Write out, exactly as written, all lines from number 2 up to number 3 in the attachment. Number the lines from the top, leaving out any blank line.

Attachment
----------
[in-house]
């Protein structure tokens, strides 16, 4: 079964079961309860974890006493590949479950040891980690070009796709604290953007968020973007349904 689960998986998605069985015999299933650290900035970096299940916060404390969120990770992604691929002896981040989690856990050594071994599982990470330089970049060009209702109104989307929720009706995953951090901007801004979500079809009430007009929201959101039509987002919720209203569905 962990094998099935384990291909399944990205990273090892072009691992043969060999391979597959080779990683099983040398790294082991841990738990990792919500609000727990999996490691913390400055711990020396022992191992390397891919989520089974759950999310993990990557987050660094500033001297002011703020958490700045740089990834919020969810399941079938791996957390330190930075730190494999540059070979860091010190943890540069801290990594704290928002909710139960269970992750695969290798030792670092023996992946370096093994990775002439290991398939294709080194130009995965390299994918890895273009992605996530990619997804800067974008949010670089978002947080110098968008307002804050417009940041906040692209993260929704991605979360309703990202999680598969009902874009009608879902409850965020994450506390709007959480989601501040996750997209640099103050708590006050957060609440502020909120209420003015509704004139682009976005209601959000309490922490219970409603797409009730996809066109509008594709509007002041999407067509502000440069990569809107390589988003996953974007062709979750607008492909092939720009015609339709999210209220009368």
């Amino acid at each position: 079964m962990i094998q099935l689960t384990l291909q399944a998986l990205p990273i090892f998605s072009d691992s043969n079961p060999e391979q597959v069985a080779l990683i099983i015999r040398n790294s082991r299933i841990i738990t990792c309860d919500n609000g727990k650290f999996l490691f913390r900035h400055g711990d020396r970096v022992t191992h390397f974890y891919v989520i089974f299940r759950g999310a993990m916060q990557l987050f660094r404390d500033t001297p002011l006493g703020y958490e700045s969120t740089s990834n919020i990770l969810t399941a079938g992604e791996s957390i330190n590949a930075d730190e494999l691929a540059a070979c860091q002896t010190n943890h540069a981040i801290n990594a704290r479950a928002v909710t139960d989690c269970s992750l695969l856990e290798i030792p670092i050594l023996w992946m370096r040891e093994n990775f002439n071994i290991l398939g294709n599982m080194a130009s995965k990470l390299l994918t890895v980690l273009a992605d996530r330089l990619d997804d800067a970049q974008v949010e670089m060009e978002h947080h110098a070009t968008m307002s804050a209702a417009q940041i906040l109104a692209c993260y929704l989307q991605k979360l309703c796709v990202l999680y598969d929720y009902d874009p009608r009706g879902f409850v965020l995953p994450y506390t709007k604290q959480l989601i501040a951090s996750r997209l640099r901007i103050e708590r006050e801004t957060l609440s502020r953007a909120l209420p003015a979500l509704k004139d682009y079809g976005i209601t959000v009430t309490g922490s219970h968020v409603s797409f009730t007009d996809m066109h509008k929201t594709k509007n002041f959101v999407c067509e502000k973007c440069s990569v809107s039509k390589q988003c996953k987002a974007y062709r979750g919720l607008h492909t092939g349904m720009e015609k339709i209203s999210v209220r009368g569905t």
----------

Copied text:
């Protein structure tokens, strides 16, 4: 079964079961309860974890006493590949479950040891980690070009796709604290953007968020973007349904 689960998986998605069985015999299933650290900035970096299940916060404390969120990770992604691929002896981040989690856990050594071994599982990470330089970049060009209702109104989307929720009706995953951090901007801004979500079809009430007009929201959101039509987002919720209203569905 962990094998099935384990291909399944990205990273090892072009691992043969060999391979597959080779990683099983040398790294082991841990738990990792919500609000727990999996490691913390400055711990020396022992191992390397891919989520089974759950999310993990990557987050660094500033001297002011703020958490700045740089990834919020969810399941079938791996957390330190930075730190494999540059070979860091010190943890540069801290990594704290928002909710139960269970992750695969290798030792670092023996992946370096093994990775002439290991398939294709080194130009995965390299994918890895273009992605996530990619997804800067974008949010670089978002947080110098968008307002804050417009940041906040692209993260929704991605979360309703990202999680598969009902874009009608879902409850965020994450506390709007959480989601501040996750997209640099103050708590006050957060609440502020909120209420003015509704004139682009976005209601959000309490922490219970409603797409009730996809066109509008594709509007002041999407067509502000440069990569809107390589988003996953974007062709979750607008492909092939720009015609339709999210209220009368």
């Amino acid at each position: 079964m962990i094998q099935l689960t384990l291909q399944a998986l990205p990273i090892f998605s072009d691992s043969n079961p060999e391979q597959v069985a080779l990683i099983i015999r040398n790294s082991r299933i841990i738990t990792c309860d919500n609000g727990k650290f999996l490691f913390r900035h400055g711990d020396r970096v022992t191992h390397f974890y891919v989520i089974f299940r759950g999310a993990m916060q990557l987050f660094r404390d500033t001297p002011l006493g703020y958490e700045s969120t740089s990834n919020i990770l969810t399941a079938g992604e791996s957390i330190n590949a930075d730190e494999l691929a540059a070979c860091q002896t010190n943890h540069a981040i801290n990594a704290r479950a928002v909710t139960d989690c269970s992750l695969l856990e290798i030792p670092i050594l023996w992946m370096r040891e093994n990775f002439n071994i290991l398939g294709n599982m080194a130009s995965k990470l390299l994918t890895v980690l273009a992605d996530r330089l990619d997804d800067a970049q974008v949010e670089m060009e978002h947080h110098a070009t968008m307002s804050a209702a417009q940041i906040l109104a692209c993260y929704l989307q991605k979360l309703c796709v990202l999680y598969d929720y009902d874009p009608r009706g879902f409850v965020l995953p994450y506390t709007k604290q959480l989601i501040a951090s996750r997209l640099r901007i103050e708590r006050e801004t957060l609440s502020r953007a909120l209420p003015a979500l509704k004139d682009y079809g976005i209601t959000v009430t309490g922490s219970h968020v409603s797409f009730t007009d996809m066109h509008k929201t594709k509007n002041f959101v999407c067509e502000k973007c440069s990569v809107s039509k390589q988003c996953k987002a974007y062709r979750g919720l607008h492909t092939g349904m720009e015609k339709i209203s999210v209220r009368g569905t």